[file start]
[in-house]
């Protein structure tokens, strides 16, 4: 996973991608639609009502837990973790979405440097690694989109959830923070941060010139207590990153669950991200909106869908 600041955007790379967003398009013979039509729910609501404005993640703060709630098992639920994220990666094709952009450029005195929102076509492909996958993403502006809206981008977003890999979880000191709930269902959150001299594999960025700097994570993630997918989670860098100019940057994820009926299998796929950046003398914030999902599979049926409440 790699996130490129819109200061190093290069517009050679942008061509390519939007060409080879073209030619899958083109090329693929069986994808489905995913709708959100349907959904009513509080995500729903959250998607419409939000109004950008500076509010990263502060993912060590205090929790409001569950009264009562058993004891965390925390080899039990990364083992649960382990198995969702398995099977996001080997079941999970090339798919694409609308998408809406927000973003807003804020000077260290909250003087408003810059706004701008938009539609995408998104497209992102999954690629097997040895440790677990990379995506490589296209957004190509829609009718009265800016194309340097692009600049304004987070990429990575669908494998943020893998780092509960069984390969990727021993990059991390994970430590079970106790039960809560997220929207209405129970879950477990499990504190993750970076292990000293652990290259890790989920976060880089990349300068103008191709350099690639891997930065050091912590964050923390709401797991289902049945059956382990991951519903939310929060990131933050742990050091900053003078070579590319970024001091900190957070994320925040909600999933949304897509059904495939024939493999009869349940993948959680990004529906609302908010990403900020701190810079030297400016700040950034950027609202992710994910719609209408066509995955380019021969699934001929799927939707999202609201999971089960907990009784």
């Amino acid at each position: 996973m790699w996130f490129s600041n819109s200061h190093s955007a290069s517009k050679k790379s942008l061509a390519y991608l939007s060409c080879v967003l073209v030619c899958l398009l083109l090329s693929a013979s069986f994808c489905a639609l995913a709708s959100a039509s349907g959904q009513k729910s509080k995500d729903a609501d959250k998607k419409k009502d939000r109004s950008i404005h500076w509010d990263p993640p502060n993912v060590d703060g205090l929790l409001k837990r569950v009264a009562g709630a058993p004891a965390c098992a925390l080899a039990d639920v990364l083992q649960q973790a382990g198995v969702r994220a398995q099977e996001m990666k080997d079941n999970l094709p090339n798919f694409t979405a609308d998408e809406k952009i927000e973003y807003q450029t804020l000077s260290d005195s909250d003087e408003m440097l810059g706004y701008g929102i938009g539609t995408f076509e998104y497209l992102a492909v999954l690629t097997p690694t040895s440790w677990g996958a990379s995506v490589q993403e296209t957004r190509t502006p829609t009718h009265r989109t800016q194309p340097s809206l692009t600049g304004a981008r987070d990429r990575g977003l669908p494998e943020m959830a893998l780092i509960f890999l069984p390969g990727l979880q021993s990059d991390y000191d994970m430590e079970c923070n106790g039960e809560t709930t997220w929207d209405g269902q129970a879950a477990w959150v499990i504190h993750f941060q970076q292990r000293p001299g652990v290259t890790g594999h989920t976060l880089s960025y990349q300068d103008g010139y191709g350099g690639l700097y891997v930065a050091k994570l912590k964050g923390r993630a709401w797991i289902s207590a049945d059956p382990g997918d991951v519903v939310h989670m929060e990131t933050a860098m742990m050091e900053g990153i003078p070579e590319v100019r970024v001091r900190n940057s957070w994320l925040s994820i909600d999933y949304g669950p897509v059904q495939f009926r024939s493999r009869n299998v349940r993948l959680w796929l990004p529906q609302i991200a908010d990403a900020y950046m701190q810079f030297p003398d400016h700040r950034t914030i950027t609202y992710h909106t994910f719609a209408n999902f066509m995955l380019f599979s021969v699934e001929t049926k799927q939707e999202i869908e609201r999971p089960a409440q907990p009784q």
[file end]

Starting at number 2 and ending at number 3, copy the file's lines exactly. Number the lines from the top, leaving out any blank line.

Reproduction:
């Protein structure tokens, strides 16, 4: 996973991608639609009502837990973790979405440097690694989109959830923070941060010139207590990153669950991200909106869908 600041955007790379967003398009013979039509729910609501404005993640703060709630098992639920994220990666094709952009450029005195929102076509492909996958993403502006809206981008977003890999979880000191709930269902959150001299594999960025700097994570993630997918989670860098100019940057994820009926299998796929950046003398914030999902599979049926409440 790699996130490129819109200061190093290069517009050679942008061509390519939007060409080879073209030619899958083109090329693929069986994808489905995913709708959100349907959904009513509080995500729903959250998607419409939000109004950008500076509010990263502060993912060590205090929790409001569950009264009562058993004891965390925390080899039990990364083992649960382990198995969702398995099977996001080997079941999970090339798919694409609308998408809406927000973003807003804020000077260290909250003087408003810059706004701008938009539609995408998104497209992102999954690629097997040895440790677990990379995506490589296209957004190509829609009718009265800016194309340097692009600049304004987070990429990575669908494998943020893998780092509960069984390969990727021993990059991390994970430590079970106790039960809560997220929207209405129970879950477990499990504190993750970076292990000293652990290259890790989920976060880089990349300068103008191709350099690639891997930065050091912590964050923390709401797991289902049945059956382990991951519903939310929060990131933050742990050091900053003078070579590319970024001091900190957070994320925040909600999933949304897509059904495939024939493999009869349940993948959680990004529906609302908010990403900020701190810079030297400016700040950034950027609202992710994910719609209408066509995955380019021969699934001929799927939707999202609201999971089960907990009784």
């Amino acid at each position: 996973m790699w996130f490129s600041n819109s200061h190093s955007a290069s517009k050679k790379s942008l061509a390519y991608l939007s060409c080879v967003l073209v030619c899958l398009l083109l090329s693929a013979s069986f994808c489905a639609l995913a709708s959100a039509s349907g959904q009513k729910s509080k995500d729903a609501d959250k998607k419409k009502d939000r109004s950008i404005h500076w509010d990263p993640p502060n993912v060590d703060g205090l929790l409001k837990r569950v009264a009562g709630a058993p004891a965390c098992a925390l080899a039990d639920v990364l083992q649960q973790a382990g198995v969702r994220a398995q099977e996001m990666k080997d079941n999970l094709p090339n798919f694409t979405a609308d998408e809406k952009i927000e973003y807003q450029t804020l000077s260290d005195s909250d003087e408003m440097l810059g706004y701008g929102i938009g539609t995408f076509e998104y497209l992102a492909v999954l690629t097997p690694t040895s440790w677990g996958a990379s995506v490589q993403e296209t957004r190509t502006p829609t009718h009265r989109t800016q194309p340097s809206l692009t600049g304004a981008r987070d990429r990575g977003l669908p494998e943020m959830a893998l780092i509960f890999l069984p390969g990727l979880q021993s990059d991390y000191d994970m430590e079970c923070n106790g039960e809560t709930t997220w929207d209405g269902q129970a879950a477990w959150v499990i504190h993750f941060q970076q292990r000293p001299g652990v290259t890790g594999h989920t976060l880089s960025y990349q300068d103008g010139y191709g350099g690639l700097y891997v930065a050091k994570l912590k964050g923390r993630a709401w797991i289902s207590a049945d059956p382990g997918d991951v519903v939310h989670m929060e990131t933050a860098m742990m050091e900053g990153i003078p070579e590319v100019r970024v001091r900190n940057s957070w994320l925040s994820i909600d999933y949304g669950p897509v059904q495939f009926r024939s493999r009869n299998v349940r993948l959680w796929l990004p529906q609302i991200a908010d990403a900020y950046m701190q810079f030297p003398d400016h700040r950034t914030i950027t609202y992710h909106t994910f719609a209408n999902f066509m995955l380019f599979s021969v699934e001929t049926k799927q939707e999202i869908e609201r999971p089960a409440q907990p009784q």